An Omelette and a Glass of Clinton

Eggs are not a food I pair with wine. This may have to do with the time of day I usually eat them: breakfast or lunch. Hubrecht Duijker, Mr. Wine in Holland now retired, recommends a dry sparkling wine to go with them. His are the ones you get at a traditional New Year’s Eve party, where the eggs are devilled and sparkling wine is abundant. More often than not, however, eggs are an ingredient, be it in a Spanish tortilla or a sauce Hollandaise – and who wouldn’t like a glass of wine with those?
But a plain omelette?
‘Let’s just have an omelette and a glass of wine’ may indicate ‘the almost primitive and elemental meal’ (Elizabeth David, ‘An Omelette and a Glass of Wine’ in the anthology of the same title). The kind of meal one longs for after a hard day’s work. It’s late, you’re tired and hungry but you don’t feel like cooking, so you drag yourself to the fridge: eggs, a rind of Parmesan, drooping lettuce, half a lemon, and on your way back you grab a bottle of whichever wine you come across first. When Elizabeth David drags herself to the fridge she naturally returns with eggs, a piece of home-made pâté, olives, a fresh salad, ripe, creamy cheese and fresh fruit. The omelette she turns the eggs into contains Parmesan and Gruyère. This indeed primitive and elemental meal is then washed down with a local (she admits sometimes dreadful) wine.
perfecteggArchitect, script writer and travel and gastronomy author Aldo Buzzi (1910-2009) also likes to pair eggs and wine. And a local, in fact very local wine at that. So I read in his little book about all things foodie: The Perfect Egg and Other Secrets (it’s the kind of thing one gets published only after one has made a name for oneself with several more substantial works).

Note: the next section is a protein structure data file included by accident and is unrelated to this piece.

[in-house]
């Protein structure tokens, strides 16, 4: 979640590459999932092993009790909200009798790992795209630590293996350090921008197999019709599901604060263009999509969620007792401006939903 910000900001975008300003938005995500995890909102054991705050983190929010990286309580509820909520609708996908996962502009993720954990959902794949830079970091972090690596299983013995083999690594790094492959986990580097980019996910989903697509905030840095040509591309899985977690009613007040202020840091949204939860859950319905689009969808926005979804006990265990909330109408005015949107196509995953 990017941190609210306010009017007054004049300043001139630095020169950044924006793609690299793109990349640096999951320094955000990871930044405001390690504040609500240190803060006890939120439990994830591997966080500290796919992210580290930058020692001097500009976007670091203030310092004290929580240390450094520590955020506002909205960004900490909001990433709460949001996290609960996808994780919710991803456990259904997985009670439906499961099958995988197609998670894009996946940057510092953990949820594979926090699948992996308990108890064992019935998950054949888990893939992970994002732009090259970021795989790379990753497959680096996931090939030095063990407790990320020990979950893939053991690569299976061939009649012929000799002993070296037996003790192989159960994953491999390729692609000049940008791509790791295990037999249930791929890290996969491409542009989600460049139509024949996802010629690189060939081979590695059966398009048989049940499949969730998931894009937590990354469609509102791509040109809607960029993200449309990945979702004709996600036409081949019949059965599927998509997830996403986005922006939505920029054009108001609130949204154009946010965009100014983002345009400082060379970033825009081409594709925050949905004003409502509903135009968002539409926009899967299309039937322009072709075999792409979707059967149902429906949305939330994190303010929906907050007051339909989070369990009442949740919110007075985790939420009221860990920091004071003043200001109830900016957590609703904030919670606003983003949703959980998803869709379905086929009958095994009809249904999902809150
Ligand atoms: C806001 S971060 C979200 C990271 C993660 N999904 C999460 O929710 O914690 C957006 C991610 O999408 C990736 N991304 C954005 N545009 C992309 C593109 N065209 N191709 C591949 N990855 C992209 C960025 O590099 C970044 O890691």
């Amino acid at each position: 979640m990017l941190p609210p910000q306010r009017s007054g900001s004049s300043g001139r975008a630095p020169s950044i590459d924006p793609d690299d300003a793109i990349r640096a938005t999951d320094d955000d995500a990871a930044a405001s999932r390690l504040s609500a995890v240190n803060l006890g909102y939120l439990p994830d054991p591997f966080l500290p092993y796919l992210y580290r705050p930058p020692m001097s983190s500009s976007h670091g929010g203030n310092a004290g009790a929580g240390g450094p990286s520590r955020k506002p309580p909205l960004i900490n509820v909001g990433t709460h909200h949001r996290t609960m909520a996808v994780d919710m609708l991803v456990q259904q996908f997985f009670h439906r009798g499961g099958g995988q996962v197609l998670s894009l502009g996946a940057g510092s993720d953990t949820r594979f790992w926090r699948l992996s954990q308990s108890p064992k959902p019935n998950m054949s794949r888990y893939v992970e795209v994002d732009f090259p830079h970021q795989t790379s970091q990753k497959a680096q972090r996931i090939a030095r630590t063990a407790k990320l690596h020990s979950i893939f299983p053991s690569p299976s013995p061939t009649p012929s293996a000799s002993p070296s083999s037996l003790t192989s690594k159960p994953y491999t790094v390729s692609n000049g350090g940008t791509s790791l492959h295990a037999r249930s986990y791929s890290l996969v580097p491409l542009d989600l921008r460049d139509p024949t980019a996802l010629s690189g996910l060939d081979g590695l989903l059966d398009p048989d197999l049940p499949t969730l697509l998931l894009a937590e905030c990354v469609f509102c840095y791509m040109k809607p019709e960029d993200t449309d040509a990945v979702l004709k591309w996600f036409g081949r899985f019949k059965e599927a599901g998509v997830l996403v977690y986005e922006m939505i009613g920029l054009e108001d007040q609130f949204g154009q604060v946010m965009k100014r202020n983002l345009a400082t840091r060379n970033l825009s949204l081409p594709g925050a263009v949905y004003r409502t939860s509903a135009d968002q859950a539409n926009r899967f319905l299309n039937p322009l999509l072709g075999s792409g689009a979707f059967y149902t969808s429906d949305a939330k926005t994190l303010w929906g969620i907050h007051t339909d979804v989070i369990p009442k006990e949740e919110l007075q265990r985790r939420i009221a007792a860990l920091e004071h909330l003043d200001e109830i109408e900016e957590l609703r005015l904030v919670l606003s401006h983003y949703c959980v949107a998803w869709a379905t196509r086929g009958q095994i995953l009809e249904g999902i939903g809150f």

In ‘Eggs on Leeks’ he gives a recipe of – you guessed right – fried eggs on boiled and chopped leeks. ‘The [frothy] butter mingles with the remaining waters from the leeks to make a delectable little sauce. Should be accompanied by a good glass of Clinto (…).’
There he is again (see my posting Foreign Affairs): Clinto, Crinto or Clinton. This American hybrid produces a dark red wine, low in alcohol, famous for its stains, not for its taste: a bit foxy, they say, or ‘peculiar’. I wouldn’t really know as this outlaw grape is hard to come by. It is still grown in some places, including France and, where Buzzi must have gotten his bottle from, Veneto. Every now and then voices are heard who plead to lift the ban on American hybrids, as they need much less chemical treatment. For this plot of Clinton, however, there is no hope left. Or so I think. I must confess I don’t understand a word they say.